The Federal Circuit therefore affirmed the district court's claim construction.


Cybor Watch: Federal Circuit Will Reconsider En Banc De Novo Claim Construction Review

Lighting Ballast Control LLC v. Philips Electronics North America Corporation (Fed. Cir. Mar. 15, 2013)

In this case, the Federal Circuit (en banc) has agreed to reconsider the de novo review of claim construction under Cybor Corp. v. FAS Techs., Inc.  The Court has directed the parties and amici to address three questions:

1) Should this court overrule Cybor Corp. v. FAS Technologies, Inc., 138 F.3d 1448 (Fed. Cir. 1998)?

2) Should this court afford deference to any aspect of a district court's claim construction?

3) If so, which aspects should be afforded deference?

Defendant-Appellant's en banc brief is due in 45 days from today, with Plaintiff-Cross Appellant's response brief is due 30 days after service of Defendant-Appellant's en banc brief.  Defendant-Appellant's reply brief is due 15 days after service of the response brief.

The Federal Circuit has invited the views of the USPTO as amicus curiae and has stated that briefs of other amici curiae will be entertained.


Federal Circuit Affirms Construction That Did Not Read Terms Out of the Claims and Covered the Preferred Embodiment

SynQor, Inc. v. Artesyn Technologies, Inc. (Fed. Cir. Mar. 13, 2013)

In this case, the Federal Circuit affirmed the district court's claim construction of "isolation" to be limited to "an input and an output of a particular stage, component, or circuit."  The patents at issue related to high-efficiency DC-DC power converter systems used to power circuitry in large computer systems and telecommunications and data communication equipment.

The district court construed the claim terms "isolation", "isolating", and "isolated" to mean "the absence of an electric path permitting the flow of DC current (other than a de minimus amount) between an input and an output of a particular stage, component, or circuit."  The court went on to grant partial summary judgment of infringement.

On appeal, the defendants argued the the construction should require isolation "between two points" rather than "between an input and an output of a particular stage, component, or circuit", also asserting that "consumers connect the input and output of the claimed system to a common ground such that the system is not isolated."

The Federal Circuit ultimately agreed with the district court's construction, explaining that the term "isolation" was used in the claims "as an adjective describing a stage or converter with the power converter system", citing examples in numerous claims.  The court found that "requiring 'isolation' between every two points in the system would read the terms 'stage' or 'convertor' out of the claims."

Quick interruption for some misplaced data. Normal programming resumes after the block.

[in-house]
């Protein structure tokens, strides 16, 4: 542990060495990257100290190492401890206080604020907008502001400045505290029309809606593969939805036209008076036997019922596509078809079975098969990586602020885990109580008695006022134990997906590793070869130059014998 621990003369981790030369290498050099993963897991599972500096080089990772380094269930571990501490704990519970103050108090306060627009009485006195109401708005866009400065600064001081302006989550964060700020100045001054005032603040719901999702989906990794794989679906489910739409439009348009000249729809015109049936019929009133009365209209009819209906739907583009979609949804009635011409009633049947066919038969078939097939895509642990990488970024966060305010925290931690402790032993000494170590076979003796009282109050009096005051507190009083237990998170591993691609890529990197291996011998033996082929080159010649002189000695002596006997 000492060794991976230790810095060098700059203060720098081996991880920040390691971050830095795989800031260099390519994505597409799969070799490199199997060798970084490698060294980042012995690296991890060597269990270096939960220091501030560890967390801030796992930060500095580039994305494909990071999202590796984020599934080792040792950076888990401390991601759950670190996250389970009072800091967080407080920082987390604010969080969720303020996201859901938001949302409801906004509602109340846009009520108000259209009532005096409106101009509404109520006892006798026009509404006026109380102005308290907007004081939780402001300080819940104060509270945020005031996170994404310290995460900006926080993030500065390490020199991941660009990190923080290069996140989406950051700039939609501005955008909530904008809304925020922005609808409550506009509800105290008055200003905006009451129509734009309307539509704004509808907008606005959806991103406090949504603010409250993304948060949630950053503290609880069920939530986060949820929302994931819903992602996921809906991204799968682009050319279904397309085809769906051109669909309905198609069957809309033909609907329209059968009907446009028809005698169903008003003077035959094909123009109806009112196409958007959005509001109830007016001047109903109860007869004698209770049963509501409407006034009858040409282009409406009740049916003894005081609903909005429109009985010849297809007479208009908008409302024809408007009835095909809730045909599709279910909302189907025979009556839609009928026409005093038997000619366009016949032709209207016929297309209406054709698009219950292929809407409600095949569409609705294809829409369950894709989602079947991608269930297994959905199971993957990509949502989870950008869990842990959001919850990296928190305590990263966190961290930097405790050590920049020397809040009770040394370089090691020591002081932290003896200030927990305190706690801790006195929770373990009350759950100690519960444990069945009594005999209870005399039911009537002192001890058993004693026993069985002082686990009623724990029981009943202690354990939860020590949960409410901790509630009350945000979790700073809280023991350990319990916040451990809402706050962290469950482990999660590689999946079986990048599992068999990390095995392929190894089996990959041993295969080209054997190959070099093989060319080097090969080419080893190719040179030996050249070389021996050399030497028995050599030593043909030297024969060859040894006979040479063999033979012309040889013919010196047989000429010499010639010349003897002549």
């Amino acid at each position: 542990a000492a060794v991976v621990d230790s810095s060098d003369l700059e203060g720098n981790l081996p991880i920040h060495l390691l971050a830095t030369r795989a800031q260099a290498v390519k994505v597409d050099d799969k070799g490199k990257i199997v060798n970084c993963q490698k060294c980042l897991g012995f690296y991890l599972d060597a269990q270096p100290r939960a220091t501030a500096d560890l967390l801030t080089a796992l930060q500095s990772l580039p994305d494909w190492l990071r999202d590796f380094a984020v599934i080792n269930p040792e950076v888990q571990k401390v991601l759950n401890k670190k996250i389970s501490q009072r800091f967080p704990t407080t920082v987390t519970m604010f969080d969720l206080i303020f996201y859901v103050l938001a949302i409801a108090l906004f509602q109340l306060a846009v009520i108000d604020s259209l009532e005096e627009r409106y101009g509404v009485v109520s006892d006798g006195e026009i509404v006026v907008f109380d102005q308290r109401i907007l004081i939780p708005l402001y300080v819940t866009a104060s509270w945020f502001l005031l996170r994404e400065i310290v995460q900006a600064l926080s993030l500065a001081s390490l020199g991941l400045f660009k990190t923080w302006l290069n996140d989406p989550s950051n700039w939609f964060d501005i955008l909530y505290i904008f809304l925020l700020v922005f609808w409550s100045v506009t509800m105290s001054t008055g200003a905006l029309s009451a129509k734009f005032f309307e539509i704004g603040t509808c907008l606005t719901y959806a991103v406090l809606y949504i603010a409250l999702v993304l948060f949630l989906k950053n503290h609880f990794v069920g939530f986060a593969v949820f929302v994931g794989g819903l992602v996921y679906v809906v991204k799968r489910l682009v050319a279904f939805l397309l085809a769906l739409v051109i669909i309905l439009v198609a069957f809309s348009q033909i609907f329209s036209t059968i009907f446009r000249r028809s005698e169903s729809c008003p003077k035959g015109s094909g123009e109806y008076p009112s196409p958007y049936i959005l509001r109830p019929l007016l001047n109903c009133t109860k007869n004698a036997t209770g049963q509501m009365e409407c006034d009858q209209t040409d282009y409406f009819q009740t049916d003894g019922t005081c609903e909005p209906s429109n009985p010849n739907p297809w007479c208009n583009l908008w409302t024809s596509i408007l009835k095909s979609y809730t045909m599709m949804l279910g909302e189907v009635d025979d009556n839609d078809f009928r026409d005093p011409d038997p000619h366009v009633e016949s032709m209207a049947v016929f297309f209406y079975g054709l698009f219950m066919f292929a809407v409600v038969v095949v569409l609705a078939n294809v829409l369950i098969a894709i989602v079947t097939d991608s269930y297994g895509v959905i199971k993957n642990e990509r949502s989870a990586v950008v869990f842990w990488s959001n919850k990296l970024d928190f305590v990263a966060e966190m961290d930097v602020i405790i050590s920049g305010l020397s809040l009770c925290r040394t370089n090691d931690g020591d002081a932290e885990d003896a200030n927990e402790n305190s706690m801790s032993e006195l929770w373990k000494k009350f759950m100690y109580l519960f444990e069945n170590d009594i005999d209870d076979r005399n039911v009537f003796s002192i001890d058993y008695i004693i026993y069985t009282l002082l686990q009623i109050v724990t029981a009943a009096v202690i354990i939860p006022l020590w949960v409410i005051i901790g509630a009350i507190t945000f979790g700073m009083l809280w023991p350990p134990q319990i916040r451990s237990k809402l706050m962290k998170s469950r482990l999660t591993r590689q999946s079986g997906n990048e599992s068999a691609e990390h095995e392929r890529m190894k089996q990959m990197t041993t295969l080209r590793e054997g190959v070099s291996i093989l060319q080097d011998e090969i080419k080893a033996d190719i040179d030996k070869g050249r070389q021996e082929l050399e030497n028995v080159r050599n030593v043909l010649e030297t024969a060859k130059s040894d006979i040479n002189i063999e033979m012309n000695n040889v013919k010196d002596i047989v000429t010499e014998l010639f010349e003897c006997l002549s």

The court also stated that while the patent figures "show an isolation stage that has no electrical connection between its input and output" they do not show "the entire power converter system."  Further, the defendants' expert admitted that construing the claims in defendants' fashion would prevent the claims from encompassing the preferred embodiment.

The court held that the district court correctly construed "isolation" and affirmed the grant of partial summary judgment of infringement.


Federal Circuit Reverses Claim Construction That Excludes Preferred Embodiment

Accent Packaging, Inc. v. Leggett & Platt, Inc. (Fed. Cir. Feb. 4, 2013)

In this case, the Federal Circuit found the district court erred in construing the claim terms "each" and "a respective one" and reversed the district court's grant of summary judgment of non-infringement, finding instead that summary judgment of infringement was appropriate.  The patents-in-suit related to wire tier devices that are used to bale recyclables or sold waste for easier handling.

The claims at issue included the claim language "said operator assembly including a pivotal shaft assembly and elongated operator bodies, with each of the operator bodies being operably coupled with a respective one of said gripper, knotter, cutting element and cover so as to supply driving power from the single drive assembly thereto."  The district court concluded that "[t]he word each, in this patent, refers to one of four arms" and that "[a]n ordinary reading of the language, therefore, assigns the machine's four arms a single function."  As the accused device had only two arms, the district court granted summary judgment of non-infringement.

On appeal, the plaintiff argued that the claims were not limited to devices with four arms and the claims also did not require that each arm be coupled to one and one only operator element, pointing to the preferred embodiment disclosed in the specification which had only two arms that were coupled to multiple operator elements.  The defendant argued that because the claims recited four separate and distinct operator elements, the claims required at least four arms so that "each" of the arms is coupled to "a respective one" of the four claimed operator elements.

The Federal Circuit agreed with the plaintiff that the district court erred in its claim construction, relying heavily on the preferred embodiment in the specification and the fact that "[w]e have held that 'a claim interpretation that excludes a preferred embodiment from the scope of the claim is rarely, if ever, correct.'", quoting On-Line Techs., Inc. v. Bodenseewerk Perkin-Elmer GmbH, 386 F.3d 1133, 1138 (Fed. Cir. 2004).  While the defendant's construction hinged on requiring each arm to correspond to one and only one operator element, the preferred embodiment disclosed arms that were coupled to one or more operator elements.  The Court further found that nothing in the claim language itself required that each arm be coupled to one and only one operator element.

Therefore, the Federal Circuit reversed the district court's grant of summary judgment of non-infringement.  Further, as the defendant did not contest the plaintiff's assertion that, without the limitation that required each arm to be coupled to one and only one operator element, the accused device infringed the asserted claims, the Federal Circuit remanded to the district court with instructions to enter summary judgment of infringement in favor of the plaintiff on those claims.


LoTempio Law Blog Reviews Thesaurus of Claim Construction